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Notching his elk tag for 65 years only part of what makes Jim Kujala a consummate hunter

Rich Landers, The Spokesman-Review (Spokane, Wash.) on

Published in Outdoors

Floating high on the feeling of freedom in the mountains, the two boys ticked off their two manhood desires. "First we found a place to have a cigarette," he said, noting that he soon gave up the vice. "Then we got an elk.

"A spike we were tracking was backtracking itself and I shot it in the neck at 12 feet."

He'd only watched an elk be gutted to that point.

"I had my brother hold a leg up while I crawled inside the rib cage to pull out the esophagus."

Men back at the ranch didn't believe the boys' story when they got back, so his dad sent them out with two horses to drag out the elk.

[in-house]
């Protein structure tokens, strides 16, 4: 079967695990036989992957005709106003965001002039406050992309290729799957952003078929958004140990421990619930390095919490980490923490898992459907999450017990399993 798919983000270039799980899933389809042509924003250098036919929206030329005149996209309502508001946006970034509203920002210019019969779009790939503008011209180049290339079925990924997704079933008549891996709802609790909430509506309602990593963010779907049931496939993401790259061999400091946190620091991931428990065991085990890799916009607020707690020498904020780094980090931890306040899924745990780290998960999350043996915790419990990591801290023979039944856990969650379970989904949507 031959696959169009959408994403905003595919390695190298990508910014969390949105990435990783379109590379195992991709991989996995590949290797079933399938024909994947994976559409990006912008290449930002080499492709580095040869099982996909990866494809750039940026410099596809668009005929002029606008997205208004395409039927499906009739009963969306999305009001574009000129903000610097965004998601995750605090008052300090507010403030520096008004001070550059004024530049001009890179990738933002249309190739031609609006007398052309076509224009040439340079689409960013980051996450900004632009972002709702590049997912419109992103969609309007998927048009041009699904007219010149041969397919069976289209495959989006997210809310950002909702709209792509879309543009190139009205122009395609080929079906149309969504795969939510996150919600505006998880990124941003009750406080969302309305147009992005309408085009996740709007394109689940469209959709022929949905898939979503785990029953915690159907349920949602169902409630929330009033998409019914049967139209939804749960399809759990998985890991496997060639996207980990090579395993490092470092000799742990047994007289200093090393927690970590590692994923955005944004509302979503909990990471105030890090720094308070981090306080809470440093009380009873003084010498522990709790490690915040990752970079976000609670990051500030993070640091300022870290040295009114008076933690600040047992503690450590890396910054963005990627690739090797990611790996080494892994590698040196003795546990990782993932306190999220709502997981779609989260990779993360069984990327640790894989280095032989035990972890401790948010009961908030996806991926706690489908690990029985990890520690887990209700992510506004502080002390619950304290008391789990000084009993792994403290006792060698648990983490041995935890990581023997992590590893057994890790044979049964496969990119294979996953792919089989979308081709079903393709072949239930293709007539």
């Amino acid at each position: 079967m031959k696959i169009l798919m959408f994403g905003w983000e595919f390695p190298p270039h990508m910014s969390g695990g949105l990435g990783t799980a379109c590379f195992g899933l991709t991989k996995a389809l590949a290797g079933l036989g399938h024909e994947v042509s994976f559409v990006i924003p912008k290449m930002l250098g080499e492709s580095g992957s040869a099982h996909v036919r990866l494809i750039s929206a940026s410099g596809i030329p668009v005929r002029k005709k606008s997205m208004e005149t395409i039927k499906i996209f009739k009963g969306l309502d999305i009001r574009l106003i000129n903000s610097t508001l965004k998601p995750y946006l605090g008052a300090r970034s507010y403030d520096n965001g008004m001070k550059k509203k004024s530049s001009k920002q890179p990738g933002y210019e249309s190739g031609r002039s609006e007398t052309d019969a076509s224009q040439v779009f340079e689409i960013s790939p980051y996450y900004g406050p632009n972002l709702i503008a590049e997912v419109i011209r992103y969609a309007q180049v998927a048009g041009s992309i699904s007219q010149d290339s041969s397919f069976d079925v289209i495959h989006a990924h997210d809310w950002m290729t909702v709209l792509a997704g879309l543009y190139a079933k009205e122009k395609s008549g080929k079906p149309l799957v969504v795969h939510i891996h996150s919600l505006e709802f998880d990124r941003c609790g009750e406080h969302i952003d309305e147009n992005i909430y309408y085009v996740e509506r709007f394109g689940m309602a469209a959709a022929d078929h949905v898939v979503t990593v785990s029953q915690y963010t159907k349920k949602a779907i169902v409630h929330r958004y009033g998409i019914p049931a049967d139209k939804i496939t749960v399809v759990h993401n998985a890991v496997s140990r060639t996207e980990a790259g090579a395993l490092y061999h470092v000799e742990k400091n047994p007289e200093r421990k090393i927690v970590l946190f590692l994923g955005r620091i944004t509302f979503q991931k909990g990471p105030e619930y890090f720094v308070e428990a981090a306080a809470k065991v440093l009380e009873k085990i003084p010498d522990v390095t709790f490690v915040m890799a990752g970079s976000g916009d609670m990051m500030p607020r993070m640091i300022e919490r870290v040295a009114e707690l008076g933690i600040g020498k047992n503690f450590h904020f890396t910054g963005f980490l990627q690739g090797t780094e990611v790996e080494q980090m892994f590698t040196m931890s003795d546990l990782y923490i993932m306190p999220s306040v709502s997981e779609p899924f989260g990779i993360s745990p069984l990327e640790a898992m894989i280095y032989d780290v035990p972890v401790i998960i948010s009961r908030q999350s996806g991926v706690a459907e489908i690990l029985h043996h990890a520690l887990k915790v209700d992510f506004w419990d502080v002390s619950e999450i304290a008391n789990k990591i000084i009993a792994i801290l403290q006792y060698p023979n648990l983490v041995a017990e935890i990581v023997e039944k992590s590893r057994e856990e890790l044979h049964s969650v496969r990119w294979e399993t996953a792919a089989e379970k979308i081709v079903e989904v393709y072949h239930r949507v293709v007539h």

It was the first of hundreds of big-game animals Kujala has cleaned and skinned as a hunter or assisting friends and family. He's also used those skills as a permitted volunteer for collecting roadkill to provide meat for charity kitchens.

 

Endurance epics survived by Kujala, his brother and nephews would be legendary if they weren't so private about them. Hard work is in their blood. One of Jim's first jobs off the ranch was breaking rock with a sledge hammer at Anaconda Company mines. Toughness is in his being.

Spike bulls eluded him during a week of hunting in Washington this season, so he departed almost immediately, as usual, for Western Montana where, on the third day of hunting alone he bagged a five-point bull with his trusty 7mm mag just before the end of official shooting hours.

The 78-year-old hunter gutted the elk in the dark, setting the tenderloins aside on the snow to cool.

"I always take special care of the tenderloins," he said.

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